Creating sequence Id in with Mongo & Spring data.

We all know how awesome NoSQL databases, such as mongodb, are. They come with amazing features & blazing fast access speed. However, they still lack a feature or two when compared to the traditional relational databases.

One such feature is the ability to have a sequence generation capability. One must have come across @GeneratedValue(strategy = GenerationType.AUTO) in spring. It enables programmers to use the underlying database’s sequence generation features to have an attribute, most commonly the id/primary key, numerically increment itself. This is an fantastic feature that comes built-in in most traditional relational databases such as MySQL, MSSQL, etc.

Unfortunately though, this is something still missing in mongodb. I recently came across a use case wherein I had to work with mongodb and create a sequence Id attribute in one of my collections. In this post I will elucidate the same with examples.


To persist a collection to have an attribute that automatically increments itself upon the insertion of a new record.


Since this is not something that comes out of mongodb, we will need a bit of application code in order to accomplish this task, and we will be using mongodb along with spring to get it done.

In the above snippet, the attribute, namely seqId, we will autoincremented.

Firstly, we need a collection in which we can save the sequence for a collection. Yes, this is a collection which we will increment upon each insertion operation on our target document.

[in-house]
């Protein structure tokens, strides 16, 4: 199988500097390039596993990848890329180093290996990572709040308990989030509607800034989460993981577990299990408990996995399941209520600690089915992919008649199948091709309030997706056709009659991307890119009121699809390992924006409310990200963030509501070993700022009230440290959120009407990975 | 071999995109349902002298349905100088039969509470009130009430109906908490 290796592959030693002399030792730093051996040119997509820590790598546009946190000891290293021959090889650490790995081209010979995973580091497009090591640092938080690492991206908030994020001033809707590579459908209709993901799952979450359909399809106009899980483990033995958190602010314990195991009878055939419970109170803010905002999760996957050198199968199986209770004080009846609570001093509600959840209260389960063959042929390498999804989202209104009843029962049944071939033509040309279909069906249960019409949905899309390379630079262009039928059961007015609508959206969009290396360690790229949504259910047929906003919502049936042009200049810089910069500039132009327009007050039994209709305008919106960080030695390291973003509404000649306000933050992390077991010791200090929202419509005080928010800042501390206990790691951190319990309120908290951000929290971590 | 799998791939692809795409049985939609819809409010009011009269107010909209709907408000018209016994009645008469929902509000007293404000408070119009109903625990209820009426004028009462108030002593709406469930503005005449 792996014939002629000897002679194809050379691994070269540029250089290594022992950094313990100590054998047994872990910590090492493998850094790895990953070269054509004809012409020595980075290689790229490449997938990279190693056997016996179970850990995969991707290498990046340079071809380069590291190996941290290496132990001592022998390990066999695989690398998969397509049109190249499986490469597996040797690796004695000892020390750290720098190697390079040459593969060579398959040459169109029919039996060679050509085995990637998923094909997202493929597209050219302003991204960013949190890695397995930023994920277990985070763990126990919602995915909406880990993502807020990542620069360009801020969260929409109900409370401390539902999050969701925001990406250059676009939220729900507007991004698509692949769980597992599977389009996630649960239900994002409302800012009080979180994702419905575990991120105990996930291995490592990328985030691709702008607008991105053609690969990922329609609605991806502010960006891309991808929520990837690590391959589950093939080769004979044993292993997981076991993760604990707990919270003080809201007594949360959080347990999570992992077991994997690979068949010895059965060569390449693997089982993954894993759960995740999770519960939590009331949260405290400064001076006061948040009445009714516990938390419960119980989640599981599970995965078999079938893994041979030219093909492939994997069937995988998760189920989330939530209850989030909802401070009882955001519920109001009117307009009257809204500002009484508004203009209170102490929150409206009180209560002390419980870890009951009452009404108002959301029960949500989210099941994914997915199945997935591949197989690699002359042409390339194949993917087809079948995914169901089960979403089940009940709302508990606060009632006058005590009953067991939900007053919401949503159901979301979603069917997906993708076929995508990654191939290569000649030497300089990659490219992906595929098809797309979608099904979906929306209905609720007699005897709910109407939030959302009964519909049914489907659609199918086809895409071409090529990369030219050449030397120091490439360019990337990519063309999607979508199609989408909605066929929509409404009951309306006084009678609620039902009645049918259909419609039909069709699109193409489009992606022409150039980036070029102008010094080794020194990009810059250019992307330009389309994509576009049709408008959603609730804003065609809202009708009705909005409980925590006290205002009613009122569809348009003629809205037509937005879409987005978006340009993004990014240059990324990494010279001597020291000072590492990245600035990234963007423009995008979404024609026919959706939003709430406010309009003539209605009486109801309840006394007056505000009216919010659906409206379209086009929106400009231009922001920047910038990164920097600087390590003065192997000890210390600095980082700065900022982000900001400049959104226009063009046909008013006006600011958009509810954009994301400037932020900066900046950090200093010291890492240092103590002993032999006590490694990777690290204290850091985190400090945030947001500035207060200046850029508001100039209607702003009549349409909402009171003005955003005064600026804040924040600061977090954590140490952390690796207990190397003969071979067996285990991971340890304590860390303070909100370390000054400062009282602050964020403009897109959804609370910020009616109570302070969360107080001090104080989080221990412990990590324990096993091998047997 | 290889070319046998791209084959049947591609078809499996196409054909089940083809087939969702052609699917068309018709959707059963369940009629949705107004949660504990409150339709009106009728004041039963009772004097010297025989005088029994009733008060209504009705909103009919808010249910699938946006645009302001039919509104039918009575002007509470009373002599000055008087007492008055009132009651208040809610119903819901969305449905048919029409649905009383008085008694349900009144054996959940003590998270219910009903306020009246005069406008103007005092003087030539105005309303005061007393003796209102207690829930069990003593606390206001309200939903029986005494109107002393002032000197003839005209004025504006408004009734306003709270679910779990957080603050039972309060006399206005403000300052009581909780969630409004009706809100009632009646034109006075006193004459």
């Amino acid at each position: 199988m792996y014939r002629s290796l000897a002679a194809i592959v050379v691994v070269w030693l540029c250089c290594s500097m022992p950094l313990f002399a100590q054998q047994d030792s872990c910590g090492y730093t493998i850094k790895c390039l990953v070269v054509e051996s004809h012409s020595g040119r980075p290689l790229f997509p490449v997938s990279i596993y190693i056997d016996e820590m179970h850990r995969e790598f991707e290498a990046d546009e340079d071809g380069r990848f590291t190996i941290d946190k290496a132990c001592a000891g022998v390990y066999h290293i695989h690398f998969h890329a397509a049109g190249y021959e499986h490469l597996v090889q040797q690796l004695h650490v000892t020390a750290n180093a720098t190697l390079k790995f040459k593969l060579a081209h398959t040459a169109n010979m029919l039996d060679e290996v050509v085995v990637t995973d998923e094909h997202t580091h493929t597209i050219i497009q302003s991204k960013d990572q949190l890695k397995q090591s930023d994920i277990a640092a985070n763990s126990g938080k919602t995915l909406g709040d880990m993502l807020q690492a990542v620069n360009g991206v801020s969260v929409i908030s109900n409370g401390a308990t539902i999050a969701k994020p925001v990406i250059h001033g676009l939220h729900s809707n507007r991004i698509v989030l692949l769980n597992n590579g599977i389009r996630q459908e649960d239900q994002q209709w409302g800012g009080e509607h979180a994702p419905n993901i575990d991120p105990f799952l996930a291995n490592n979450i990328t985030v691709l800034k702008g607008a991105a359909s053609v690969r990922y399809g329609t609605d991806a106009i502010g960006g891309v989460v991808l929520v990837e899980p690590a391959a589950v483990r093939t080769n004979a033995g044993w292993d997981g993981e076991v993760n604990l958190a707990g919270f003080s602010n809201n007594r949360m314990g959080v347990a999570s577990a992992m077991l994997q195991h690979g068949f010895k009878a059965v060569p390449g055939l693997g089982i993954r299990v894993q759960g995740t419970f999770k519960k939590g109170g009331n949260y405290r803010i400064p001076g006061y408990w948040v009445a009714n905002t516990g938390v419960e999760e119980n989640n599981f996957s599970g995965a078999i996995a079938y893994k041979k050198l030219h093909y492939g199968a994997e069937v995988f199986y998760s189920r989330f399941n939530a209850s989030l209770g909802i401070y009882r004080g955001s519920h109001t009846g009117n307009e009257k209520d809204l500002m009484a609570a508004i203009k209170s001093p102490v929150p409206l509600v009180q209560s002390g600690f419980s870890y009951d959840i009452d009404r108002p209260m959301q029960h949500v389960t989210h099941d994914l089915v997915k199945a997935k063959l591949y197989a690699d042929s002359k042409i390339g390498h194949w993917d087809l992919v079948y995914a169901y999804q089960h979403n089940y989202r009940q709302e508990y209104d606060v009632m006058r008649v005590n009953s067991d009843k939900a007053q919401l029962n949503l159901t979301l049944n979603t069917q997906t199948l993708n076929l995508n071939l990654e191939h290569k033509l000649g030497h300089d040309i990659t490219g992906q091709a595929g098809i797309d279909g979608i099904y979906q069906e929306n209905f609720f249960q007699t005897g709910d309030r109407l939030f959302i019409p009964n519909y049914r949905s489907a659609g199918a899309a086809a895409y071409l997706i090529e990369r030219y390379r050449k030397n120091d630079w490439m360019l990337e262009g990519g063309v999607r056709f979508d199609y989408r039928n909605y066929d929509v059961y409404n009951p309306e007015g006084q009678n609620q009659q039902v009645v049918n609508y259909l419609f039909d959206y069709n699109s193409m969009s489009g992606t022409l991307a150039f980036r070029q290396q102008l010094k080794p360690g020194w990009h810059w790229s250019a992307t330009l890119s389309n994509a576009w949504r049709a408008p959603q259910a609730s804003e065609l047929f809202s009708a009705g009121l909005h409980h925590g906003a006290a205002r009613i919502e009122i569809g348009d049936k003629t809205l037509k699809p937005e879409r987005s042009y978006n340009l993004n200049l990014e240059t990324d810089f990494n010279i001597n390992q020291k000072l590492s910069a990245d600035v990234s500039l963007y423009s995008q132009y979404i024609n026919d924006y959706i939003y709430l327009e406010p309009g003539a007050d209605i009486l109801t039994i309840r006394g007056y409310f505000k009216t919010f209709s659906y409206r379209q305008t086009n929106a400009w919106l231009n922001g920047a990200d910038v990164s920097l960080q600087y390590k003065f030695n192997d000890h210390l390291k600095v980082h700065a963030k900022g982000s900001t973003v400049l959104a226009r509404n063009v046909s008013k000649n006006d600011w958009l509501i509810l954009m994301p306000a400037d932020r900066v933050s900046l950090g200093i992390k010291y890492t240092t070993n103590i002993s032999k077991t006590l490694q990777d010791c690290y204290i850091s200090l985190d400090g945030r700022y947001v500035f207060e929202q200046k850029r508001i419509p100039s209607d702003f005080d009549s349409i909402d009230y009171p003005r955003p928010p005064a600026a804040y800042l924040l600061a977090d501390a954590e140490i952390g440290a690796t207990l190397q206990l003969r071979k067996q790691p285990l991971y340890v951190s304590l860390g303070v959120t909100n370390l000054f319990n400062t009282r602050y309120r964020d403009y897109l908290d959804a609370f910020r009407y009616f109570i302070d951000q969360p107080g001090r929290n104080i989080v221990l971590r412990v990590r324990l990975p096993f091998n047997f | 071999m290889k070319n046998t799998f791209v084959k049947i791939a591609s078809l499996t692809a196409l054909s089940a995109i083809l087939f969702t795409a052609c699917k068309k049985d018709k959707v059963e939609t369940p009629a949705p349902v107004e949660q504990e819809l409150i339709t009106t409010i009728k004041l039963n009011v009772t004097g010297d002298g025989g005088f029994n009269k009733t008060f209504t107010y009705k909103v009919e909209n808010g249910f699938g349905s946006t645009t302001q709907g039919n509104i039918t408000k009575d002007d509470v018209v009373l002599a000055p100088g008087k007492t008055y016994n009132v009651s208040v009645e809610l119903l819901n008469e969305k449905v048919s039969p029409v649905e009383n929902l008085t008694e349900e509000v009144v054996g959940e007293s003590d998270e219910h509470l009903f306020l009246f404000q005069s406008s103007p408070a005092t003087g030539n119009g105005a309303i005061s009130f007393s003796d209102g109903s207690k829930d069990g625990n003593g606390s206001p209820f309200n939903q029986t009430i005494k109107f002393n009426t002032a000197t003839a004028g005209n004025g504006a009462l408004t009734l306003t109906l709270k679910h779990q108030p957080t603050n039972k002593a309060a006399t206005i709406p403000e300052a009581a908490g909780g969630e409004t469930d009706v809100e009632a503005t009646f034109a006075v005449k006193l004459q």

Secondly, we need to create a function that will query this MongoSequence collection before the Job document is inserted.

Okay, so there are a couple of things going on in the above code. Naturally, we are first querying the MongoSequence collection and incrementing the value for sequence for our collectionName.

However, we need to be careful about using something like this in a multithreaded environment such as web applications where database operations such as this may get executed in multiple threads simultaneously. Thus, we need a mechanism to execute this function once at a time. To accomplish this, we are using spring’s @Transactional annotation. While using this, there are several options we can select for ‘isolation’ levels.

We can select from the followings.

@Transactional(isolation = Isolation.DEFAULT)
@Transactional(isolation = Isolation.READ_COMMITTED)
@Transactional(isolation = Isolation.READ_UNCOMMITTED)
@Transactional(isolation = Isolation.REPEATABLE_READ)
@Transactional(isolation = Isolation.SERIALIZABLE)

When we do not pass any isolation level value, spring automatically uses Isolation.DEFAULT , and this level of isolation means that spring will delegate transaction management to the management logic provided by the backing database. However, that may not always be threadsafe. Thus, in my code, I am using @Transactional(isolation = Isolation.SERIALIZABLE) , which is the most strict level of isolation.

This isolation basically means that the function marked with this annotation will be run at a time by each thread while other threads will be waiting for their turn. This will ensure that each insert gets a unique, auto incremented value for seqId.

Lastly, we need to initialize our counter collection with a value for the collection for which we want to generate sequences. This is, in simple words, a insert operation in our MongoSequence collection with the value of sequence set to 0.


One must keep in mind that although this solves our problems, it does come with a bit of a performance penalty since it stops multiple threads from simultaneously performing insert operations. That is one trade-off we have to make until the folks behind mongodb make this feature something that is available out-of-the-box.

That is the end of it. Cheers!

Loves coding.

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